Another one that I would say is as equally as important as number 3 and 4 is choosing an option that is realistic for your family's current situation. If you have multiple children and they all need supervision, some methods might just be out of the question whereas a family with one child might not really matter. Or, if you have a child who is on the spectrum, you might need an option that is more involved and gradual with the change.
My preference after years working with families.
From my experience, my favorite options for babies and toddlers fall under the moderate involvement. Think timed checks like the Sleep Wave. And here’s why…
Parents get to be responsive which often makes everyone involved feel more at ease.
It often provides amazing results within a week if not a few days.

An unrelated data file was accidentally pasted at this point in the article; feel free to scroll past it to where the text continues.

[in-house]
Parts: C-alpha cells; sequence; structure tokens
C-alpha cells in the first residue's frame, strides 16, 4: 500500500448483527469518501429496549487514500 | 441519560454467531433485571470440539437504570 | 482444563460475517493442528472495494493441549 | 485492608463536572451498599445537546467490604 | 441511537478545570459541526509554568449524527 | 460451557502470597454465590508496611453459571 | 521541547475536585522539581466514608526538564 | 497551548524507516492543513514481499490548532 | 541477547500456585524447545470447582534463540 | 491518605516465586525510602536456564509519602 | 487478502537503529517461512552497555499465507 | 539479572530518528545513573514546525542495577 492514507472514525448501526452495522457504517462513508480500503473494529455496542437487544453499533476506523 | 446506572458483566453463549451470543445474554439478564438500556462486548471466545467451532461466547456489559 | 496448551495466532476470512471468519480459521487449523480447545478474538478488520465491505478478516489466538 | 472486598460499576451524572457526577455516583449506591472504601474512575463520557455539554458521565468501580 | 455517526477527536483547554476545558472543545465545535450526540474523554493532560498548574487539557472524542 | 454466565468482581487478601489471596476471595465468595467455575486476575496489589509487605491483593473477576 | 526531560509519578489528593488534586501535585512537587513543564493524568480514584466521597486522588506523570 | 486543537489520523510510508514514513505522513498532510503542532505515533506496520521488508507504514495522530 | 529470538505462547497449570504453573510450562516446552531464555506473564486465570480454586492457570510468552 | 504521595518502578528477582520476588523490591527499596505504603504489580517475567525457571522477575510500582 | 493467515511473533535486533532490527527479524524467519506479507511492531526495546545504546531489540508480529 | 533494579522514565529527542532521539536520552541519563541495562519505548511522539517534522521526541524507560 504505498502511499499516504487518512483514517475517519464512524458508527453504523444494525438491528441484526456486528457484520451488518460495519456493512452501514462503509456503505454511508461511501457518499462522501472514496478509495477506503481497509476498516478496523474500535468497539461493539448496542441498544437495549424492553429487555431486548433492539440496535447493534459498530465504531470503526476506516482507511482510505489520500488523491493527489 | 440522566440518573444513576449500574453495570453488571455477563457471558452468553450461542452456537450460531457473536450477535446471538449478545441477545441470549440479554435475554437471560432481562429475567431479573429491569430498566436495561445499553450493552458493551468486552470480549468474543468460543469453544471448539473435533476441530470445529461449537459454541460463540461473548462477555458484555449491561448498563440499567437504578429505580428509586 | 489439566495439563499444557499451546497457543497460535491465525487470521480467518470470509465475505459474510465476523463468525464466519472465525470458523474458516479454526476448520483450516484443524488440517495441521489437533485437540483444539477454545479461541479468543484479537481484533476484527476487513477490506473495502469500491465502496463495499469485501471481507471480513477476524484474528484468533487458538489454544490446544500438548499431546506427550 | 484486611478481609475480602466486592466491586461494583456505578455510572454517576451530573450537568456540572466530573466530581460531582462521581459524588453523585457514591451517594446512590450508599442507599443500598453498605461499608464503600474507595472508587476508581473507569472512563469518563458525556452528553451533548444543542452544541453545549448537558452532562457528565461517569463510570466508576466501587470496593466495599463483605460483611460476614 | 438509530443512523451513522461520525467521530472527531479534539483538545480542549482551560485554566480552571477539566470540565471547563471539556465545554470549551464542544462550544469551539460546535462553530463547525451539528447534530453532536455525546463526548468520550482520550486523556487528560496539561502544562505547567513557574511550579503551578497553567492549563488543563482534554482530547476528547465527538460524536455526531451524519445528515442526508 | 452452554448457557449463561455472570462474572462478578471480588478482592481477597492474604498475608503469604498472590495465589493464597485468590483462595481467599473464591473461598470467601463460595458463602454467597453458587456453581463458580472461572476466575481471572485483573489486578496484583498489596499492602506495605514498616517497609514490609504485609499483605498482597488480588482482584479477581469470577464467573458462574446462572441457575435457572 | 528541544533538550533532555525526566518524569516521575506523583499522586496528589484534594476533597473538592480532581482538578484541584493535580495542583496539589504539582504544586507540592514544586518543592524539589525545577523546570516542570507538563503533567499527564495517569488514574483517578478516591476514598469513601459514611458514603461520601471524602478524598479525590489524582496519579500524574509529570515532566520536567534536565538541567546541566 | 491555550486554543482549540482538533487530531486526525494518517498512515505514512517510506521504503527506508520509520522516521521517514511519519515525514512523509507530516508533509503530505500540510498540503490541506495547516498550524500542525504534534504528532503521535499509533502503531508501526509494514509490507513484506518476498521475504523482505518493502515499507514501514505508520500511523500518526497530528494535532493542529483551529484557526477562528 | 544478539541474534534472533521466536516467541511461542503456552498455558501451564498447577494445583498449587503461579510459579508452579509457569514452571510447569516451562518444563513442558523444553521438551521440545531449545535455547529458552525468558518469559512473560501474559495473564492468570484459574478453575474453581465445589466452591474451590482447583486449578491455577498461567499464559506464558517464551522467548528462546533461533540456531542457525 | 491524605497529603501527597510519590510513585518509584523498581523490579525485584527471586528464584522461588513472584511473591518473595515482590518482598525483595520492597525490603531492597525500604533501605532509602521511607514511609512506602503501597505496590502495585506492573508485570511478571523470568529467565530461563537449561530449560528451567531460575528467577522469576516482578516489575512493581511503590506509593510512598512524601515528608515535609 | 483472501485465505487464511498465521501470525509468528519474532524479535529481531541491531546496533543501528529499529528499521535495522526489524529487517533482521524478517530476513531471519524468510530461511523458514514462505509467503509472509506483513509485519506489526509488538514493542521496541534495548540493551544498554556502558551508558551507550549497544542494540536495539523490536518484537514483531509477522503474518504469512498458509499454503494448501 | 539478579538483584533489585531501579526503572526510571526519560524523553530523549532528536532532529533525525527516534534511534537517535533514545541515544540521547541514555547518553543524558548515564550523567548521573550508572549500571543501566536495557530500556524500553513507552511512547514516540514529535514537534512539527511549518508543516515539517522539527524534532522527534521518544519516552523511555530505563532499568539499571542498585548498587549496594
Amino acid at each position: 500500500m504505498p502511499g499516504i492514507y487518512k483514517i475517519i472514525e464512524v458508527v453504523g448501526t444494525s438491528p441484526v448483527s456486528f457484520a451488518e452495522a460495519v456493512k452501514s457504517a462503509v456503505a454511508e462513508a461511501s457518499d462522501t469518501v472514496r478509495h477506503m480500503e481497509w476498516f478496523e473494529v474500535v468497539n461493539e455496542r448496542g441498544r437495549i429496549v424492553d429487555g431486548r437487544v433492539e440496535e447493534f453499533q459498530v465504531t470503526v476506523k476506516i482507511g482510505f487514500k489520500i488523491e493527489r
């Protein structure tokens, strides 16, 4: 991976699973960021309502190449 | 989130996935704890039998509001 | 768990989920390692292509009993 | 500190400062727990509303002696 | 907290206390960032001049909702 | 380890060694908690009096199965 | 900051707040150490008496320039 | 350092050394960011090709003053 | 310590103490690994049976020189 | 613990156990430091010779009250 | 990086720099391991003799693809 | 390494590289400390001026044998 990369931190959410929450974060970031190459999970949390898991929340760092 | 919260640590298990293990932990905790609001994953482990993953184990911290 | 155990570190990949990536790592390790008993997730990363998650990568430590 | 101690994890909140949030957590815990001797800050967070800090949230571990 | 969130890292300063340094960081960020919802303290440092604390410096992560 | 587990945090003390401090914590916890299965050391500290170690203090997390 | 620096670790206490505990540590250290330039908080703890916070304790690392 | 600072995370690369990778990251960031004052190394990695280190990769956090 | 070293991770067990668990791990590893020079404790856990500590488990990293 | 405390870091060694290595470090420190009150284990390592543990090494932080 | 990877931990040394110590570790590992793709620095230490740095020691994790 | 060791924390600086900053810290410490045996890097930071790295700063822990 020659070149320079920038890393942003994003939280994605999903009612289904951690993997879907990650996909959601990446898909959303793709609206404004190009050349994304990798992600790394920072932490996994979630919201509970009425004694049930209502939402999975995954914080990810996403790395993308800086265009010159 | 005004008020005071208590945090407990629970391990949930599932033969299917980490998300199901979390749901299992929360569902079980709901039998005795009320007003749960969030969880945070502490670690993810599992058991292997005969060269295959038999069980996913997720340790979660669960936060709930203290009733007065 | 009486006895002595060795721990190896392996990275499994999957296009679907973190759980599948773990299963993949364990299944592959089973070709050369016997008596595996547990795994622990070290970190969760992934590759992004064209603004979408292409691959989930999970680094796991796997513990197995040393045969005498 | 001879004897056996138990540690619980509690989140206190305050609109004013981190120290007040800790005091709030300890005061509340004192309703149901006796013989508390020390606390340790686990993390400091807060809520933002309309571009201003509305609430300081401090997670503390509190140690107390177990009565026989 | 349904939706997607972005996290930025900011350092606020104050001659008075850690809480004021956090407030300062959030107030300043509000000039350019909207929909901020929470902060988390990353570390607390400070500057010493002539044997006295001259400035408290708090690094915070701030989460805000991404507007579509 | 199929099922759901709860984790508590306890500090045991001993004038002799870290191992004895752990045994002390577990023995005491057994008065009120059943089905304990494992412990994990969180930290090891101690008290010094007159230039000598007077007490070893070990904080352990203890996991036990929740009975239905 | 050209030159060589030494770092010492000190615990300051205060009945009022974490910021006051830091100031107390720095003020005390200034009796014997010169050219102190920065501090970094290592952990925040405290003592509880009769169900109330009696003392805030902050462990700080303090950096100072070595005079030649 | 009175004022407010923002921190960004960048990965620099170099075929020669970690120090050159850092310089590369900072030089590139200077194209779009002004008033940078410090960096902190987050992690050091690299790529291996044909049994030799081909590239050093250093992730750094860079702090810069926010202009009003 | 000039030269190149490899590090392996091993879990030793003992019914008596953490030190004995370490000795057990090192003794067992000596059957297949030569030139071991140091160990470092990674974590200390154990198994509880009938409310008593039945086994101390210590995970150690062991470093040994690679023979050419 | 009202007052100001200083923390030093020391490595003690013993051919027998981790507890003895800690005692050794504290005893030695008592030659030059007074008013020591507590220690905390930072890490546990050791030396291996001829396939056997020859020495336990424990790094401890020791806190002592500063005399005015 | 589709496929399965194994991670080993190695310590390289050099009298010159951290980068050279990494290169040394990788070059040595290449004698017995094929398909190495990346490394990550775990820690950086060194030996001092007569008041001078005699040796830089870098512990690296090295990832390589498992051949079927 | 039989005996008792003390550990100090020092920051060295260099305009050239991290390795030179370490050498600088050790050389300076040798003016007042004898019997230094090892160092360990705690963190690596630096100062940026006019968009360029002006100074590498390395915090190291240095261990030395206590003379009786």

The amount of tears shed typically dissipates within a couple of days.
If you are someone who wishes to sleep train and see results within a week and everything come together within about two weeks, I’m your gal! Let's chat.
If you are someone who has the gumption and energy to take things super slow (meaning taking about 2-4 weeks to really see results when it comes to your child independently sleeping), I can hook you up with a sleep consultant best for that!
Now, when it comes to older children out of the crib, I find that is a whole new ball game. Personality of your child is going to be a HUGE factor in figuring out what to do.
No matter what you choose, know that there’s no one right way to sleep train. It’s gonna depend on several things including the six factors mentioned above as well as other components that contribute to sleep and should be included in your Sleep Plan when sleep training.
If you want help in figuring out the best option for you and what else to consider, let's chat! You can schedule a free 15-minute consultation with me at www.afterthestorksleep.com/discover.